He reminded me of someone from a different era – like that early ‘70s art scene that permeated my childhood, the one with bearded men and batik throws. It was as if he had been plucked from that setting and that time and placed in the present without having traversed the interim years. Wild black hair, second-hand velvet jacket, the huge rubber plant in the flat, chipped stoneware bowls, Leonard Cohen and Frank Zappa on C90s. Thirty years' worth or more of magazines, mostly already cut-up ready for use, on every available surface. The smell of paint mingling with the smell of mildew and recently baked herring. And his art everywhere, on every wall and piled up on the floor: works in progress, finished pieces, huge canvasses, boxed constructions from reclaimed household objects, book-like collaged miniatures, pertinent words scrawled in inky black spidery script. He taught me about the artists he loved and who inspired him - Kurt Schwitters and Rauschenberg, Cy Twombly and Duchamp – well, so much Art. He always spelled Art with a capital A. He said it with one too. I'll be honest - he frustrated me at times, his life was messy, his choices often unwise, but friendship endured.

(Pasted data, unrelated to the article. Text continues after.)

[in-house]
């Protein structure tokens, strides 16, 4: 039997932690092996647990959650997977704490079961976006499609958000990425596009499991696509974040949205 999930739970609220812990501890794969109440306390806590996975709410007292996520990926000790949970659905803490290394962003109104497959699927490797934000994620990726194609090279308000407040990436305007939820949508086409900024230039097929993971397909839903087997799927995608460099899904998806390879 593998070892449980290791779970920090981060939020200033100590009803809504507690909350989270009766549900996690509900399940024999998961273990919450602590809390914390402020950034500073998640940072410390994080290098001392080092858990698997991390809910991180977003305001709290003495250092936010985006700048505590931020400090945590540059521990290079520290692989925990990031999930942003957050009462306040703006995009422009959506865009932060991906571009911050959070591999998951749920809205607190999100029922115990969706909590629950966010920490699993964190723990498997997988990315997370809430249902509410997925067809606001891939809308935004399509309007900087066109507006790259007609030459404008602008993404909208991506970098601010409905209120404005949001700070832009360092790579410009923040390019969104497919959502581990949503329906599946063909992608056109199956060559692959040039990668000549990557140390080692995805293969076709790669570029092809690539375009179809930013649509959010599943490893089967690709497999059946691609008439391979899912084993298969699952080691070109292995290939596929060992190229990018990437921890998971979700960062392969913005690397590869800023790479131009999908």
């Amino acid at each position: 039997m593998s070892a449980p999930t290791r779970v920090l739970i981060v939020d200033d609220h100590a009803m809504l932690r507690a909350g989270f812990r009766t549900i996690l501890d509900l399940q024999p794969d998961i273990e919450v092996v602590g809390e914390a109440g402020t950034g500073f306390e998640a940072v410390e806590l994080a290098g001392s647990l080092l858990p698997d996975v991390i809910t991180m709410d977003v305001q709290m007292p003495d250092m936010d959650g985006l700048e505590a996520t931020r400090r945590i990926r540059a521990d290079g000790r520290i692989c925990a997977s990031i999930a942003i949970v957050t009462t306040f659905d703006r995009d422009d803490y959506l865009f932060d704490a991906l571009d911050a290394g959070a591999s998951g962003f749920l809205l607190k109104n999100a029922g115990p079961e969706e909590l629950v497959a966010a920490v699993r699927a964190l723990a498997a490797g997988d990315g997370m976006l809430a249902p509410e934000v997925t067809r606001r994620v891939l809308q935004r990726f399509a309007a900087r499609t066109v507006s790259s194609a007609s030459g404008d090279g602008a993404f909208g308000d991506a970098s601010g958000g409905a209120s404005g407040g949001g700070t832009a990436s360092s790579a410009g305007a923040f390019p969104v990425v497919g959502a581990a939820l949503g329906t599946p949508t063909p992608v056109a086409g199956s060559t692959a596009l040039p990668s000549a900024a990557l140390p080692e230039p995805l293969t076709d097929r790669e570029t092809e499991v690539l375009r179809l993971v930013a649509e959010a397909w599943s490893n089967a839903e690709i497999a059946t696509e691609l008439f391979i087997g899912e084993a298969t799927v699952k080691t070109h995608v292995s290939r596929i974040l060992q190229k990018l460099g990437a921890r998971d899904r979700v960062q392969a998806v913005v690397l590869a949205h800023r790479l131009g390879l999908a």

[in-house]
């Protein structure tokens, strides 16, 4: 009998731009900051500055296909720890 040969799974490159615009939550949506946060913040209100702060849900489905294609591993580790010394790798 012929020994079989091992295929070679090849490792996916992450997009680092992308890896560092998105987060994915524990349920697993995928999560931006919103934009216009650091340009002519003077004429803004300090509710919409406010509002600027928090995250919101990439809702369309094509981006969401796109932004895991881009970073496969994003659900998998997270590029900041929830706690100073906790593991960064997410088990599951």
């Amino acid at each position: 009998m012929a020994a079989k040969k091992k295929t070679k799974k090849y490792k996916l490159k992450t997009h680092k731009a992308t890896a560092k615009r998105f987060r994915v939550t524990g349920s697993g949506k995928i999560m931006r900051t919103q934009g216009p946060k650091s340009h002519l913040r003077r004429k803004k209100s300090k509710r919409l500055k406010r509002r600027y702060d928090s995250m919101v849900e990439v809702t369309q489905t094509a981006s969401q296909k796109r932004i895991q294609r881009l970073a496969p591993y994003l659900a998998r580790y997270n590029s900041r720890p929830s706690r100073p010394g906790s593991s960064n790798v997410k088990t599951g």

Well, it would have been his 58th birthday today. Sadly he was the second of two of my friends who died last year, and his death was most unexpected, so it still feels a little unreal.
But I don’t want this to be a sad post, there is enough misery in the world and I need to keep myself upbeat.
Instead I’ll celebrate his birthday by sharing some of his work, now hanging on new walls in different homes. Isn't this the lovely thing about Art? - it lives on.